Geri Cole: Yeah. I wonder also, then… I mean, and you don’t necessarily have to name names… out of all of the projects that you’ve worked on have a favorite and why it turned out to be your favorite? If it was because it grew into something that you couldn’t have anticipated and/or just the time and the energy of the people for that project or if-
Charlie Kaufman: Yeah. I don’t know. I mean, I know this is kind of a cliché answer, but I do feel like they’re kind of my kids, and I don’t want to say which is a favorite.
Geri Cole: Not pick a favorite, yeah.
Charlie Kaufman: I don’t want to say it out loud, but I also don’t even want to think it. But if you have a bunch of kids, I don’t know if you want to go down the road of saying, “This is my favorite.”
Geri Cole: “This one’s the prettiest.”
Charlie Kaufman: I mean, almost everything that I’ve worked on, I’ve had good experiences with the people. And everything I’ve written has been interesting to me in the process of writing. Some of them have been more difficult for me to work on than others. So yeah, I kind of want to maybe stear clear of that one.
Geri Cole: That’s fine. That’s totally fine and fair. So I’m also curious about what your cultural diet is like, what you consume daily. What’s considered a special treat that you’ll allow for yourself, or if you even view it as having to allow yourself certain things or if you’re allowed to sort of consume whatever culture you’re interested in?
Charlie Kaufman: When you say culture, you mean like media kind of culture?
Geri Cole: Yeah, like reading or music. I know you actually spoke about walking, which you said is a point of inspiration.
Charlie Kaufman: Walking is good for me because it allows me to think, but it also allows me to sort of be in the world and see things. And I’m alone in an apartment most of the time, so I don’t have a lot of interaction with people or just seeing people on the street and getting ideas from different people and what I witness. But yeah, I mean, I read stuff for work. I’m reading a book called Reaganland now, which is about the lead up to Ronald Reagan’s… What do you call it?… presidency and sort of the turning of the culture to the right, which we’re obviously living in now. So that interests me, but that’s definitely a work-related thing. I’m trying to sort of… It’s just a very large sort of picture of the way politics has worked and continues to work in this country. And so it interests me because the thing I’m working on now is going to have a very large scope. It’s going to be a bigger palate, canvas. Having difficulty with words right now. And I want all those pieces to sort of be interwoven and interact with each other. And so I felt like this was a book that looked interesting to me in that regard.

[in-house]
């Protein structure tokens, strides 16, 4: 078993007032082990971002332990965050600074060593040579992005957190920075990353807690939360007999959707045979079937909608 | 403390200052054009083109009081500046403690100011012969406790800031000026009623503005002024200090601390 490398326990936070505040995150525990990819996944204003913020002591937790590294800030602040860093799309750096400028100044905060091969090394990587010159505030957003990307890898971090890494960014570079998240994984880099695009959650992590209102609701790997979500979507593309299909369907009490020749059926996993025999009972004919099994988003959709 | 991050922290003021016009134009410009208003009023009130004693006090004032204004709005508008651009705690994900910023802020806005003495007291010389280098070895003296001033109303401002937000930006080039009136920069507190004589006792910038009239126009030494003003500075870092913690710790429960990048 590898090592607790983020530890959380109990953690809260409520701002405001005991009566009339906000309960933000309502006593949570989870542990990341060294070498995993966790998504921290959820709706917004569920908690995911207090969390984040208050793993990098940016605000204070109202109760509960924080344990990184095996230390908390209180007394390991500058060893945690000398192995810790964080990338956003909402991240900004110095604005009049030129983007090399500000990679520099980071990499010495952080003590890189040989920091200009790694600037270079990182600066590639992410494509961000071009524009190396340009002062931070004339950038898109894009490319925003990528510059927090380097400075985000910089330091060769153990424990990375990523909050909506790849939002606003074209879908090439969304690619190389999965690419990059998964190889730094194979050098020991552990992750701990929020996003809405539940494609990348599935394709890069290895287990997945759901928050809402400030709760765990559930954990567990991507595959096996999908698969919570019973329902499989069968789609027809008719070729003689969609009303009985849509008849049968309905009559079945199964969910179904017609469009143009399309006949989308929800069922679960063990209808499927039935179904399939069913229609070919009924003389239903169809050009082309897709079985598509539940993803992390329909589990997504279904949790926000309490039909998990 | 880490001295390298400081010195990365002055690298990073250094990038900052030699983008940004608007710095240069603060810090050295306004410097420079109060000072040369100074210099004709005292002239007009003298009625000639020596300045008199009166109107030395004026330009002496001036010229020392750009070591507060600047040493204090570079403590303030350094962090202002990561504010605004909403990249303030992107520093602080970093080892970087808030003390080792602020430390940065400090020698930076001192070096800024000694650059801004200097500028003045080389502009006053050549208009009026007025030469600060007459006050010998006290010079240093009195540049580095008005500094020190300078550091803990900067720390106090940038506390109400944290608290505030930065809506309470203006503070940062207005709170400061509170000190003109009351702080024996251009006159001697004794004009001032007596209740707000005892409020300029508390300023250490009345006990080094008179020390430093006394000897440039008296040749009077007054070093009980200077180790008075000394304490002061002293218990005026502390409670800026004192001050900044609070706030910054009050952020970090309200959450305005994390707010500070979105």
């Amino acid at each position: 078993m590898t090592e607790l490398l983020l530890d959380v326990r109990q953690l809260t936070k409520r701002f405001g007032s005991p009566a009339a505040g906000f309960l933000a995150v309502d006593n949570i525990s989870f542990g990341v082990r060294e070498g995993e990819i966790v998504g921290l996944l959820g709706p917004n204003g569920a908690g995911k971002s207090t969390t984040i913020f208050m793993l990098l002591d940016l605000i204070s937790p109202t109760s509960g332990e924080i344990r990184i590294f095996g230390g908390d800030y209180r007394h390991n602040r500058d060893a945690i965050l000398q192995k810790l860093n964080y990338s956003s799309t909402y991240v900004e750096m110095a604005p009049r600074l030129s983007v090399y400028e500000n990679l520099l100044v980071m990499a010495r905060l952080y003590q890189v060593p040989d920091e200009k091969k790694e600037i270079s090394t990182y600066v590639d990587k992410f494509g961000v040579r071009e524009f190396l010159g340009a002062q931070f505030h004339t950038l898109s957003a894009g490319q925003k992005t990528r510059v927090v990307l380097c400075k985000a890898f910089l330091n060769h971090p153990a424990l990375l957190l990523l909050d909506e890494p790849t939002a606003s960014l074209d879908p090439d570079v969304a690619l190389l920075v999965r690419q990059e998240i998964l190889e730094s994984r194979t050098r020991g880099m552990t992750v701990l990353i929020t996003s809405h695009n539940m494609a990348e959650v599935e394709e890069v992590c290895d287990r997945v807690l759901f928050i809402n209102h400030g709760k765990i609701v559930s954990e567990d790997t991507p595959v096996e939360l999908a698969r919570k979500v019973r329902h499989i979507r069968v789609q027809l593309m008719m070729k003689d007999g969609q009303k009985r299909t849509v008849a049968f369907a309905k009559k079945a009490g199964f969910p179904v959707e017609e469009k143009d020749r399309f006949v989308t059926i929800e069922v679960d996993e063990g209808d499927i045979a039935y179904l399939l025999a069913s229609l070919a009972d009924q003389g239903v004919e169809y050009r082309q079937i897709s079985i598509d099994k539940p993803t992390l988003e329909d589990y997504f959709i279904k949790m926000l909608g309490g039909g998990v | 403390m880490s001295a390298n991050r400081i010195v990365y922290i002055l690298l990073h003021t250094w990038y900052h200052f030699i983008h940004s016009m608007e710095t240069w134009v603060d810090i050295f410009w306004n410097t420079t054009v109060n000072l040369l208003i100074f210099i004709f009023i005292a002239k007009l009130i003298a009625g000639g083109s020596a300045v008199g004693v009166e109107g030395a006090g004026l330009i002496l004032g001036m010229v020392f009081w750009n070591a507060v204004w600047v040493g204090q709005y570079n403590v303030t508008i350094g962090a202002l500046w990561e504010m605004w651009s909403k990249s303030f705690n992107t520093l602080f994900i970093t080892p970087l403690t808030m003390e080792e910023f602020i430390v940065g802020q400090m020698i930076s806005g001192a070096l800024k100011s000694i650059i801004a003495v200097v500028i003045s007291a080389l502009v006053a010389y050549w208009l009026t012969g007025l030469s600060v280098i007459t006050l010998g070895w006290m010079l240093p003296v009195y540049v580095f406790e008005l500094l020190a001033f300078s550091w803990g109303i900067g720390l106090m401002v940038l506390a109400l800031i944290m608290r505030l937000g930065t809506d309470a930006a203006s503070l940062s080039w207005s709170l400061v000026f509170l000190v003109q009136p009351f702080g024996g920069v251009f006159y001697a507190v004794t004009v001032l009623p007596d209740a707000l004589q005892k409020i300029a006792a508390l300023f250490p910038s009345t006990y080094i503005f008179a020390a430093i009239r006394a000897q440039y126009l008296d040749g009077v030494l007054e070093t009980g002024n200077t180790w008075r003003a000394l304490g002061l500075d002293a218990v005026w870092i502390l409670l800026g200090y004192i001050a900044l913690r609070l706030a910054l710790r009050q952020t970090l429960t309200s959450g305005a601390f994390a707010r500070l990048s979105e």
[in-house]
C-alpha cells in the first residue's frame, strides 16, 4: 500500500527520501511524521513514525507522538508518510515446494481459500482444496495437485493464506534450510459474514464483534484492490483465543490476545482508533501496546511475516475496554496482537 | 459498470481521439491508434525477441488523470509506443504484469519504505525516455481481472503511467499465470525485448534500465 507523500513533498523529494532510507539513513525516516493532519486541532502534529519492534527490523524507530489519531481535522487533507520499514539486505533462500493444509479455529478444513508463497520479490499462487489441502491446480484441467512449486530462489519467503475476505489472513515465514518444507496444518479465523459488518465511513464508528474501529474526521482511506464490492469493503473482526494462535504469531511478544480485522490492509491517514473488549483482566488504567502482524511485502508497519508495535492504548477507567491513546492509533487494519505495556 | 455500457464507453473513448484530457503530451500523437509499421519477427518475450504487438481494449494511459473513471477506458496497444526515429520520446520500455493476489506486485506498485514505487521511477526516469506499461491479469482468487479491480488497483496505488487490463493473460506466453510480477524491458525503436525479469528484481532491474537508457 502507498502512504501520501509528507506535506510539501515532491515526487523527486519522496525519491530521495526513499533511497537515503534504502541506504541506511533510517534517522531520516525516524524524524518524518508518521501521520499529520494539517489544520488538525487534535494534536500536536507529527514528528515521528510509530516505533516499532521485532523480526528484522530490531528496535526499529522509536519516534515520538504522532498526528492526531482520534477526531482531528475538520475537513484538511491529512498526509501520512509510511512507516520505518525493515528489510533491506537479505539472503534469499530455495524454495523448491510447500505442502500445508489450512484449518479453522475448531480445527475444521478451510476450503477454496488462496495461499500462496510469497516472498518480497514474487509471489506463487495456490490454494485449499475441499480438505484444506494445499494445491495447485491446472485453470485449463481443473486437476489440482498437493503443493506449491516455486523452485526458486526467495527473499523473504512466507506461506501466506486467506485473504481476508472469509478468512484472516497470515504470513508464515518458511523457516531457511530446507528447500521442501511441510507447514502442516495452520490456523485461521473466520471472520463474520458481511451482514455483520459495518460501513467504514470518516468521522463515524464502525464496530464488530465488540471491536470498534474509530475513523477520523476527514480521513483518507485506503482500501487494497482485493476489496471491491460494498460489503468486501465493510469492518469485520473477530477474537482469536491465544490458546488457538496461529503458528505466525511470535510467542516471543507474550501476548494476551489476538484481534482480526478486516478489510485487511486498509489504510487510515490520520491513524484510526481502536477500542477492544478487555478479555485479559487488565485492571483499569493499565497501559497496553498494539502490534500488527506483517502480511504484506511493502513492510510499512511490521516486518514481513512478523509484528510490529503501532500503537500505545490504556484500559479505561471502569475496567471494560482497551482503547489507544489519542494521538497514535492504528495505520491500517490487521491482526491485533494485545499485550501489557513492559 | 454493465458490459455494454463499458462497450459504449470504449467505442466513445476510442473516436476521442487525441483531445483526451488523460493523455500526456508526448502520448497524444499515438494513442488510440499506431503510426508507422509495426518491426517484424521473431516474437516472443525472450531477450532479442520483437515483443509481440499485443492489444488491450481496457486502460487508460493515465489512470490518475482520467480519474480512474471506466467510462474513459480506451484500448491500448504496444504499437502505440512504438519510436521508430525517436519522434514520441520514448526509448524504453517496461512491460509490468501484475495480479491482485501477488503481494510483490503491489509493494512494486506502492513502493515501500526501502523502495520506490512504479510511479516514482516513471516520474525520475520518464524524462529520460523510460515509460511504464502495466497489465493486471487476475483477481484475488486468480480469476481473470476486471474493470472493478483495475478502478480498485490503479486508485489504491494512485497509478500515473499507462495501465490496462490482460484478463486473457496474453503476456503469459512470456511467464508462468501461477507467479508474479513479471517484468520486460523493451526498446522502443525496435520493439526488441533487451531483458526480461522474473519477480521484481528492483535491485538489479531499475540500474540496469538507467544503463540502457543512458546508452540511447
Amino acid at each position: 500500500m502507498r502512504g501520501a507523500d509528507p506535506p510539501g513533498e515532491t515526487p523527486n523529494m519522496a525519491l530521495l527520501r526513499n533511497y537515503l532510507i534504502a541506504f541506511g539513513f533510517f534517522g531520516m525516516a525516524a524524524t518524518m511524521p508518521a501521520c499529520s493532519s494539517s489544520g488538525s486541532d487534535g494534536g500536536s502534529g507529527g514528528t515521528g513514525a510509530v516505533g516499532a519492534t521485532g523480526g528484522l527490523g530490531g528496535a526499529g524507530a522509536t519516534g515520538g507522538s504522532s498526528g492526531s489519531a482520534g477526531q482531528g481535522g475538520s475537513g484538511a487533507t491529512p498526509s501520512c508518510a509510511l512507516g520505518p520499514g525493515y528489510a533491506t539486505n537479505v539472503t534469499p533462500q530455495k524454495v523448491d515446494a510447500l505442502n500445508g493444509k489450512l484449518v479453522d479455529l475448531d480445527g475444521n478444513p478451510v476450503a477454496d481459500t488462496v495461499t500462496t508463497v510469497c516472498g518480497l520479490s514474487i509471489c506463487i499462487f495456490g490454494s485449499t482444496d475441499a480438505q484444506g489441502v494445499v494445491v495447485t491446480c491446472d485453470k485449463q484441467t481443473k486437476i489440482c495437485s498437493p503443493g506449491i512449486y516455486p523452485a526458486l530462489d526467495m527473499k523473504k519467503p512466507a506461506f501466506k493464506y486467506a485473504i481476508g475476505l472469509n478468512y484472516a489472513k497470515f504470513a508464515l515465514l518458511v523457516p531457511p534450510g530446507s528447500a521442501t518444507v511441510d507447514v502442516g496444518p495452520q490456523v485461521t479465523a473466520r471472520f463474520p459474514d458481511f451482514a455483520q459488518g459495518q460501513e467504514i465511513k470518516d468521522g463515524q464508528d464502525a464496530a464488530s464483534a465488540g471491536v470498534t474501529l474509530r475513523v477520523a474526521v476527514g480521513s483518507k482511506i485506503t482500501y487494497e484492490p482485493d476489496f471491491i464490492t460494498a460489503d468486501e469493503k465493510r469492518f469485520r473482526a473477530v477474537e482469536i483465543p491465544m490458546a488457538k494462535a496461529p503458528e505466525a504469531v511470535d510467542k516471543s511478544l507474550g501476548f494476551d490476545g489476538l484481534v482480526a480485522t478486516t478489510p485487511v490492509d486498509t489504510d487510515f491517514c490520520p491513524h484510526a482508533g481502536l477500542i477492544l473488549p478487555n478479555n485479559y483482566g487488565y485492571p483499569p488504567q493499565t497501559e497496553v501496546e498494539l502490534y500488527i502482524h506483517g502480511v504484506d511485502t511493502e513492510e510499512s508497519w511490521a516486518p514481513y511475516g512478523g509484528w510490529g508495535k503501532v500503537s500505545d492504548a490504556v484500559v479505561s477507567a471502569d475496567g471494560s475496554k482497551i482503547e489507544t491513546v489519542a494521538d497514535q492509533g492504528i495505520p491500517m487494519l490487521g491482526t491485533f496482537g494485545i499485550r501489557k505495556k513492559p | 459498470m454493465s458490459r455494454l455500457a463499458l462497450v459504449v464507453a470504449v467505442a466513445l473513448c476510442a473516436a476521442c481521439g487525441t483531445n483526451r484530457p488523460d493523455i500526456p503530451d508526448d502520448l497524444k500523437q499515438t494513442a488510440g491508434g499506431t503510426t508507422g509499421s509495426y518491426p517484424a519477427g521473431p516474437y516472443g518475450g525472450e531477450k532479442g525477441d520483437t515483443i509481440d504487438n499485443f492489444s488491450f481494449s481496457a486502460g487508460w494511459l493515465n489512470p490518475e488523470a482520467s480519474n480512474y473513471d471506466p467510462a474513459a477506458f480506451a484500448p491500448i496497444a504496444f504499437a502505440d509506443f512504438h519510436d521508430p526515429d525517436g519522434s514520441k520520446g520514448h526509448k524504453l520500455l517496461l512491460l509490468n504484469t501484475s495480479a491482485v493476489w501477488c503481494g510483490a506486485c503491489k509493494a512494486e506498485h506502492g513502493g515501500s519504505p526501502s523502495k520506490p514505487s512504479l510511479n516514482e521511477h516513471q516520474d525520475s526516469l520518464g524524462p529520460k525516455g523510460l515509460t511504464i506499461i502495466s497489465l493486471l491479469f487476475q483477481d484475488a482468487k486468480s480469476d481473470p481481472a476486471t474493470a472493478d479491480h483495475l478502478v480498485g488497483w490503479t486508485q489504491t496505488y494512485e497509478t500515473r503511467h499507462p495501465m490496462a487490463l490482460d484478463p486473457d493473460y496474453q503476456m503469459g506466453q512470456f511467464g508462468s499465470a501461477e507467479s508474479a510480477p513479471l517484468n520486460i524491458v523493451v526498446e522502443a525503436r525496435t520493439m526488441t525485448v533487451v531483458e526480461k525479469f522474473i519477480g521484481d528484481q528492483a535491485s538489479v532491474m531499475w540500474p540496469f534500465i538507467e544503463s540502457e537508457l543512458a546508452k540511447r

Geri Cole: But nothing just for yourself?
Charlie Kaufman: I don’t know. I mean, I watch some TV, I guess. I’ve watched some movies. Not a lot. Pretty boring.
Geri Cole: I mean, I’m usually surprised by, even myself, the things that I find myself watching. Sometimes it’s YouTube polls. But those can be inspiring sometimes-
Charlie Kaufman: [crosstalk 00:41:46]. Can you think of any?
Geri Cole: I mean, it’s going to get embarrassing, but-
Charlie Kaufman: Well, now it’s your turn to be embarrassed.
Geri Cole: Yeah, there’s a lot of YouTube polls just of vlogs, lifestyle vlogs.
Charlie Kaufman: Oh, really? Okay. So lifestyle like cooking? What is the lifestyle? What does that mean?